The serious-minded Teuton never got chance to fully experience Hitler's take on cricket, because a few years later it was considered verboten to even play it. History does not record who won the game Hitler played in, but one can only assume his team lost and like all bullies he responded by taking his bat home. I reckon either that or he got a Golden Duck, which means he was bowled out first ball. Which sheds new light on the meaning of the old music hall ditty about Hitler only having one ball...

cheers

Dan - Friday

12 comments:

  1. I fall into the 'cricket is a sport?' category. I mean, in how many sports do players break for lunch, stop for tea, and sleep overnight?

    I notice the photo of a tree on the field. I'm told there are two ovals in the world that have trees in the field of play. One I've seen in Pietermaritzburg, South Africa; could this be the other? Which brings up the question: How rigorous is a sport in which bloody trees grow and flourish amongst the players? And is that a sand trap? Do golfers get to play through?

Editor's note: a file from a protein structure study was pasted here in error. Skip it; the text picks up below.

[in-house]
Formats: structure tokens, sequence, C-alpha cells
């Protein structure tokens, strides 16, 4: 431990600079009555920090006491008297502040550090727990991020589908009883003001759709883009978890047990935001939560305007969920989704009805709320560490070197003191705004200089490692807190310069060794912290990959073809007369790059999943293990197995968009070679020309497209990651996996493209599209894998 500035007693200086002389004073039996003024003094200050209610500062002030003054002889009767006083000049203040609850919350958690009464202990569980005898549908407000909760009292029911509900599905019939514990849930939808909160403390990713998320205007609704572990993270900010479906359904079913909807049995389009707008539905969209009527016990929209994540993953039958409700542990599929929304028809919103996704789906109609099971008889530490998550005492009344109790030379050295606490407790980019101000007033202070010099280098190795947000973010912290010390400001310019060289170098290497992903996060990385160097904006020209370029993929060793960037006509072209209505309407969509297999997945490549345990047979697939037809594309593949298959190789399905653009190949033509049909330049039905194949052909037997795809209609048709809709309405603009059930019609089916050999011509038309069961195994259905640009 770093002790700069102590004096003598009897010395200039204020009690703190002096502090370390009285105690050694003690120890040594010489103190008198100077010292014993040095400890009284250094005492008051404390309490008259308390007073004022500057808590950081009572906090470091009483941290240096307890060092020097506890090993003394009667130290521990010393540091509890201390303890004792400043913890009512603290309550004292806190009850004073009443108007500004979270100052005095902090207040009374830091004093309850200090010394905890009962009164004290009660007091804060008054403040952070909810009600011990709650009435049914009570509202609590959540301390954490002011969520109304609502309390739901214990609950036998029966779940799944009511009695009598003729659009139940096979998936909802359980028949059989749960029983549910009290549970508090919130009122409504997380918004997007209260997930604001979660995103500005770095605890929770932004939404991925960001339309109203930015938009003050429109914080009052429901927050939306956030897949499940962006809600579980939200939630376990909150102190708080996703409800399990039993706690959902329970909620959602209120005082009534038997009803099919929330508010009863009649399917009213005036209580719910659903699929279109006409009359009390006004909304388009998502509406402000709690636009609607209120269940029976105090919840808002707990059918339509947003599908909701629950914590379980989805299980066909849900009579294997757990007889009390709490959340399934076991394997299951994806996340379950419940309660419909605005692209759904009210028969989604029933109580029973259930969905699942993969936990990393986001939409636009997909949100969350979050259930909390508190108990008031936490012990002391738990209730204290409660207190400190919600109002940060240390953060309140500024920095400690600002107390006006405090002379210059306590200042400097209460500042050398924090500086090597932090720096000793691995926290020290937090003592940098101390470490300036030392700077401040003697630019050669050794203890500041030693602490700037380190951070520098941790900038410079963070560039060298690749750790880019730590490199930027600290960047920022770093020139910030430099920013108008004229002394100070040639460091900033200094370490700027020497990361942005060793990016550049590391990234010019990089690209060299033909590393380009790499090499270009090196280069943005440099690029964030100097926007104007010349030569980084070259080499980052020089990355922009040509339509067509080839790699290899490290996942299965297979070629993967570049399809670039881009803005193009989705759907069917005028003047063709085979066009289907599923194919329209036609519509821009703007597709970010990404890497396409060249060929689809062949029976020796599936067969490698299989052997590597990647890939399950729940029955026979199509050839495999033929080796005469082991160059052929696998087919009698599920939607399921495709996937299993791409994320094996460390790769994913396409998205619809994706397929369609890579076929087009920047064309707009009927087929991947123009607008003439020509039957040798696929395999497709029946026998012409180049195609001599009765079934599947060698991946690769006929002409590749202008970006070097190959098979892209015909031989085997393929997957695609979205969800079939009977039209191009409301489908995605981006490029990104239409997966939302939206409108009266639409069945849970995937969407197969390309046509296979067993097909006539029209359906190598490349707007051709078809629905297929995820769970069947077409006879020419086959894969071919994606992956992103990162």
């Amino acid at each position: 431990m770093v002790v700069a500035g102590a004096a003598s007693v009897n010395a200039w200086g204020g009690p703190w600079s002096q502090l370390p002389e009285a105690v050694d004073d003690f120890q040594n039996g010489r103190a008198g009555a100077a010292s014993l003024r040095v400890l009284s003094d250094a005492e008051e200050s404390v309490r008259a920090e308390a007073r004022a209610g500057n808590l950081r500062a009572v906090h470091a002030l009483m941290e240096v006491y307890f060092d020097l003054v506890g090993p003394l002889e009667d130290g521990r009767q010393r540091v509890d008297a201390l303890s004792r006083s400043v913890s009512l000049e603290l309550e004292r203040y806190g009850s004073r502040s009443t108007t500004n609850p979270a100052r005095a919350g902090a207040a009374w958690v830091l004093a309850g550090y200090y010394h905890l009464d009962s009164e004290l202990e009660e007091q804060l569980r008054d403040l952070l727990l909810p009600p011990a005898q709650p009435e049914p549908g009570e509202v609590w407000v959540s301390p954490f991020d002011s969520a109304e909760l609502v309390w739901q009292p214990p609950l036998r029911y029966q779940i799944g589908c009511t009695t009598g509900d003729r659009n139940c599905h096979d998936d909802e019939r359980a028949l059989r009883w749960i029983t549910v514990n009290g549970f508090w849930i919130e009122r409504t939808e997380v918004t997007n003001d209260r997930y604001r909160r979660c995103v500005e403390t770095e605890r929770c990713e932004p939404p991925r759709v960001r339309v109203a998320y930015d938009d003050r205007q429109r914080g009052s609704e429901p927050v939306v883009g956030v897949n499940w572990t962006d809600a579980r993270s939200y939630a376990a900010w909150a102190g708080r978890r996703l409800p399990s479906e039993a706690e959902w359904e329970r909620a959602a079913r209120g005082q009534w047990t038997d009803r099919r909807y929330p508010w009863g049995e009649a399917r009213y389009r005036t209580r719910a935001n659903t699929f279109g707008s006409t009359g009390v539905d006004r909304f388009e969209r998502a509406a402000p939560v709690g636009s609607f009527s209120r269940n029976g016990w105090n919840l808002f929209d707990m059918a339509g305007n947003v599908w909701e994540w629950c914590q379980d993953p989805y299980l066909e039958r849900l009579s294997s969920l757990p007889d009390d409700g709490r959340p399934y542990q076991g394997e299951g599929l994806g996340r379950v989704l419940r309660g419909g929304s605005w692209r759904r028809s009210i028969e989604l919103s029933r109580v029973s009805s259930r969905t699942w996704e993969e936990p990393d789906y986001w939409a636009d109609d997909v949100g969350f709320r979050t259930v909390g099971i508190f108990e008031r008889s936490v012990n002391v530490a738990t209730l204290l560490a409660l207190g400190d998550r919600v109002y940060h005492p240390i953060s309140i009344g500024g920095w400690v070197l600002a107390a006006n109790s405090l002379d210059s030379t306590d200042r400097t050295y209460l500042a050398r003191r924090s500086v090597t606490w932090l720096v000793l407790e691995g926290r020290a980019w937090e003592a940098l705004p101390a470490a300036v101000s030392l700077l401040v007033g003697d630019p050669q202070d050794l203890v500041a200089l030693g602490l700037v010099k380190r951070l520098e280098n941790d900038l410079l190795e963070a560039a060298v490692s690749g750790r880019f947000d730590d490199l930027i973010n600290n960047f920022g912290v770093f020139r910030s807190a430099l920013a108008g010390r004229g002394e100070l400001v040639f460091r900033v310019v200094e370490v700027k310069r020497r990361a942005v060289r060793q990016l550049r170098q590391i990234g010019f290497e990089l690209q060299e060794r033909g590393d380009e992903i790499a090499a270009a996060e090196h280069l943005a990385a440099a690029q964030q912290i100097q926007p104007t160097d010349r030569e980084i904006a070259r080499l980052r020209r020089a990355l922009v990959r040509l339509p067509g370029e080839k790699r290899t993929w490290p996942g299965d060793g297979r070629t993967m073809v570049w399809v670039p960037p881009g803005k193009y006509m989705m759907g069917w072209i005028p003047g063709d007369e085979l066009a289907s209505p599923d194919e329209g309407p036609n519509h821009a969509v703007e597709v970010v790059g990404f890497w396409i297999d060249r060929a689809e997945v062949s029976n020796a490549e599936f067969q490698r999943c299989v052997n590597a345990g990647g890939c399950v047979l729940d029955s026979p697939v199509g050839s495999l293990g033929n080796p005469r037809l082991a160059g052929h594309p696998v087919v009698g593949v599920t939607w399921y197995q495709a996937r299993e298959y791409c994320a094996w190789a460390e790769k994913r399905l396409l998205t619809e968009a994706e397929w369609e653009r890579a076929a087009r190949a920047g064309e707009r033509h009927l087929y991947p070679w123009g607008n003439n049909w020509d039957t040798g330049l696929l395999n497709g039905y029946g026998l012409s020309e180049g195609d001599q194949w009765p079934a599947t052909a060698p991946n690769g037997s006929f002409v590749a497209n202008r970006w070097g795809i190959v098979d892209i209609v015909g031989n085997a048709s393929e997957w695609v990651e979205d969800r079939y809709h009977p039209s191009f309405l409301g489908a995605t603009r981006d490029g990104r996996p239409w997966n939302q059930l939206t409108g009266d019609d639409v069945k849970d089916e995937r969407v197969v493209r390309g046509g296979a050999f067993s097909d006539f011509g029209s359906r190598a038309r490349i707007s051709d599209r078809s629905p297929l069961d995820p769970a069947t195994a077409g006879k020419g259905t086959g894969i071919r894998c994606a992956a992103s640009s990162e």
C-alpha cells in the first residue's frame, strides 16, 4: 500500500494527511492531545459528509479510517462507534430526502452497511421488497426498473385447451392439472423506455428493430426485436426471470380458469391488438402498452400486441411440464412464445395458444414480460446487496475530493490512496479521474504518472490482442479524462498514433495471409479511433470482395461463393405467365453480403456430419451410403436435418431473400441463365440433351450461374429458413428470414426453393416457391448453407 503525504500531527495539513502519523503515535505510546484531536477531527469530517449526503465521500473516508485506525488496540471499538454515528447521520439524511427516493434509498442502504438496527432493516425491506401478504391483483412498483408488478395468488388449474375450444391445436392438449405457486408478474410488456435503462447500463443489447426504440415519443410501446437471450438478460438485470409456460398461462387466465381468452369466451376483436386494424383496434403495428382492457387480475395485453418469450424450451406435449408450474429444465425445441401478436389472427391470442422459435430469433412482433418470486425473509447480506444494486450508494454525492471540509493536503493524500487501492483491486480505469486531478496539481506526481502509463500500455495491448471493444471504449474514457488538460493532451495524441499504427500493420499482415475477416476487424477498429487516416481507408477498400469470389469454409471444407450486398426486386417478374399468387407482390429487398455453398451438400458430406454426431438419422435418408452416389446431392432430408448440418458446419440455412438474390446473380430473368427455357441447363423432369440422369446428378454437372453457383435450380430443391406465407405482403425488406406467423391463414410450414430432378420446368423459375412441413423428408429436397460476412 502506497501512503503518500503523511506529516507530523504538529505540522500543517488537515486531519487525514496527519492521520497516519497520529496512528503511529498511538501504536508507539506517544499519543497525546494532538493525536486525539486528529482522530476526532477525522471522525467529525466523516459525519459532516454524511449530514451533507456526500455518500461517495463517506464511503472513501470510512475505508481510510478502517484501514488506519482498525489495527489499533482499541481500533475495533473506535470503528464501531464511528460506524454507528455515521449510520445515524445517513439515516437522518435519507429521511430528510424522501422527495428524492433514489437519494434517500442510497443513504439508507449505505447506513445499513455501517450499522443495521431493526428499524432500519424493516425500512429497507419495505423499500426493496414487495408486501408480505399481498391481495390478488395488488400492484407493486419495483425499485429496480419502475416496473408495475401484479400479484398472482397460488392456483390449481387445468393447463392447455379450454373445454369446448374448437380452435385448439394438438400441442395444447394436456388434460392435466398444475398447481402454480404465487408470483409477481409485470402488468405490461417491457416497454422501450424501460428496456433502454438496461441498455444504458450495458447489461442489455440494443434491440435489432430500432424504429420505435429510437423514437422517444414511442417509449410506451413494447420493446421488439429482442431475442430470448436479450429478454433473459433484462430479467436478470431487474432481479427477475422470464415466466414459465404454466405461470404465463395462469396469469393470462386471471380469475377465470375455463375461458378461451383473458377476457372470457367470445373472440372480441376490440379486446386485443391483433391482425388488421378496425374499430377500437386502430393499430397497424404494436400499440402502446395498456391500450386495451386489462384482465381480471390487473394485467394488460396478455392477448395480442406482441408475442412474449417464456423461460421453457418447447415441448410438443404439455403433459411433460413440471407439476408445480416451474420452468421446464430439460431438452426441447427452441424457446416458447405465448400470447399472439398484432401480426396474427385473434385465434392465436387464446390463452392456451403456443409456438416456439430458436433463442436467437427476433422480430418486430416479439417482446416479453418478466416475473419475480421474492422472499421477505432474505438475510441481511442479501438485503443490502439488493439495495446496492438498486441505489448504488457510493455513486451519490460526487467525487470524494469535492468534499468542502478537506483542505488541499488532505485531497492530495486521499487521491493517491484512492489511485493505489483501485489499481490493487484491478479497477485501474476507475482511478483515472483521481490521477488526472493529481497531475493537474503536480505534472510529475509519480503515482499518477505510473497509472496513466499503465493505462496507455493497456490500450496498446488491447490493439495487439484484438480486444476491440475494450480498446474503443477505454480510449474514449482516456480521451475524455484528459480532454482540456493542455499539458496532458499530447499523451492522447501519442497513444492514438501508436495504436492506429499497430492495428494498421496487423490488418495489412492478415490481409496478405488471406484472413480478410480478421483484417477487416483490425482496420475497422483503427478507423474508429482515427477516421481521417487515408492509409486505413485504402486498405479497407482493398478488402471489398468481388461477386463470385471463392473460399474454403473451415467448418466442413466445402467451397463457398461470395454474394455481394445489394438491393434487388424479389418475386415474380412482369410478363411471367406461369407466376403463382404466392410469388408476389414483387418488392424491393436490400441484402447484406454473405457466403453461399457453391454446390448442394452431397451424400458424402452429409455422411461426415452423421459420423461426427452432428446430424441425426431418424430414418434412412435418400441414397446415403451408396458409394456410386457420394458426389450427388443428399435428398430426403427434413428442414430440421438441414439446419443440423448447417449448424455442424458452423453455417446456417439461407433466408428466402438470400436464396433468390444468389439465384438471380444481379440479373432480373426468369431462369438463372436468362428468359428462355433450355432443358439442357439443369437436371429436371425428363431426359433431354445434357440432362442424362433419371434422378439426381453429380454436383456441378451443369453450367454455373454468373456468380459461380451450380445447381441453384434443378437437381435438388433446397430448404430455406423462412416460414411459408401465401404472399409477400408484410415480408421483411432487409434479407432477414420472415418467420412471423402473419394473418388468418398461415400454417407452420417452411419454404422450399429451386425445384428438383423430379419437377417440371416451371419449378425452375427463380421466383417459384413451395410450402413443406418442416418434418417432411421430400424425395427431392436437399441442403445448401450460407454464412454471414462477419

So a few months ago, I was invited to watch a game with friends and I was promised it wouldn't be boring. I think the game was between the Brighton Hamsters and the Sussex Prawns. The camera played on elegantly white-dressed players, especially Sir Hinton Buffington Clarefield-Smythe who was befuddled by an infestation of termites in his bat.

    Then came a twenty minute commentary on grass. I swear, grass, the a lawn. I'm told it's called the pitch report, although it didn't resemble baseball pitching. (And I used to think baseball was a slow game.)

    So I watched for some hours while my hosts alternately shouted and dozed and the Brighton Hamsters score approached 3000 to 0. Apparently if batters, er, bowlers are good enough, they never have to relinquish the field of play, which explains why games can last for days. In the American sport of politics, that's called a filibuster.